Manville in Martini Land

Detail of page from Saloon Society: The Diary of a Year Beyond Aspirin (New York: Duell, Sloan and Pearce,1960). Collection of the International Center of Photography Library, New York. Photo: Elliott Mickleburgh.

Saloon Society: The Diary of a Year Beyond Aspirin
By Bill Manville, photographs by David Attie, book design by Alexey Brodovitch
124 pages
Published by Duell, Sloan and Pearce, New York, 1960.

Parties, parties, time going, more people arriving, the years swinging along, it was like a lottery. Every once in awhile, the wheel stopped, you looked up, the guy next to you at a party he had a book published, he was a winner, next someone else you knew made a hit single in a nightclub. Another winner. Or a guy became a big-time hood—we had them, too. But all the time, you know, it didn’t matter, the wheel would start to spin again, spinning, spinning, the months, the people, the girls and the parties, time went, winter, summer, all spinning, spinning. A lottery. As long as you stay down here, I guess that’s the feeling, long as you stay down here, you still have a chance to win.
—Bill Manville, Saloon Society: The Diary of a Year Beyond Aspirin

In the late 1950s, Bill Manville, an aspiring author, was working as a copywriter on Madison Avenue. He was a regular fixture in Jack Kerouac’s social circles and had established himself within the Greenwich Village literary scene. In 1958 Manville began writing what became a popular weekly column in the Village Voice titled “Saloon Society”—a chronicle, satirical and presumably autobiographical, of a group of drinkers’ escapades at parties and local haunts.

It was around this time that David Attie, a commercial illustrator, met Alexey Brodovitch, the long-time art director of Harper’s Bazaar. Photography was beginning to dominate over illustration in magazines and advertising, and for Attie this meant learning to use a camera or losing his job. Brodovitch was teaching an infamously rigorous photography course at the New School, and Attie attended. The story goes that one night before a critique Attie had inadvertently overexposed all of the photographs he intended to present at class the next day. In a last-ditch effort to salvage his work, he began to layer all the negatives, one atop the other, and re-exposed them; what he ended up with was an ethereal, impressionistic montage. Brodovitch loved it—so much so that he gave Attie an assignment to develop similar montages for Truman Capote’s novella, Breakfast at Tiffany’s, set to debut in Bazaar that year (1958).1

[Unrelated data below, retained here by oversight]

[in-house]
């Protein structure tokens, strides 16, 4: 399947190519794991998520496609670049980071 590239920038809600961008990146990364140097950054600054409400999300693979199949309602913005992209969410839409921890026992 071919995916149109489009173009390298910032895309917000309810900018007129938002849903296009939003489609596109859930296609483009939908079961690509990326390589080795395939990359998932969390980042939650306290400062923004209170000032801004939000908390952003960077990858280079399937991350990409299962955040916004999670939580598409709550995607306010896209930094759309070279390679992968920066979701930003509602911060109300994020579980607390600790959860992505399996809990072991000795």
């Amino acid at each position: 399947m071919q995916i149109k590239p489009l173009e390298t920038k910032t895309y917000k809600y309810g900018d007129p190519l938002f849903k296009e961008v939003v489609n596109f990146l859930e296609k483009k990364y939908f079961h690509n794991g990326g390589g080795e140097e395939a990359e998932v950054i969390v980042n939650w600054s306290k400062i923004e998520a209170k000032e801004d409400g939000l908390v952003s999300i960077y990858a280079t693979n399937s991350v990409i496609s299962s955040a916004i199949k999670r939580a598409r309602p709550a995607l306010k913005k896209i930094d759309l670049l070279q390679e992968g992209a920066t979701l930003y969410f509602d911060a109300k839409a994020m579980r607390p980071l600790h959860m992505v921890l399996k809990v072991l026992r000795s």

The 1960 book Saloon Society: The Diary of a Year Beyond Aspirin brought together selections from Manville’s columns, photomontages by Attie developed to accompany the text, and a design by Brodovitch. A bit larger than a standard trade hardcover (10 in. by 7 1/2 in.) and 124 pages long, it is not dense with writing. Brodovitch’s layout is spacious and unambiguous; the type is set in negative spaces above or below the montages, or within them, sometimes obscured by clouds of cigarette smoke. Each chapter begins with a large, block-style drop cap reminiscent of the signs for establishments in which Manville’s stories and Attie’s pictures are set: the Minetta Tavern, the San Remo, the Riviera. The result is a profoundly effective engagement between art and language.

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  1. The planned magazine debut of Breakfast at Tiffany’s never happened. The Hearst Corporation, which owned (and still owns) Harper’s Bazaar, was not willing to publish a story about a young woman who sleeps with wealthy men for expensive gifts and money, and sold their rights for $3,000 to Esquire. To Attie and Capote’s chagrin, only one of the montages developed for the story was used. []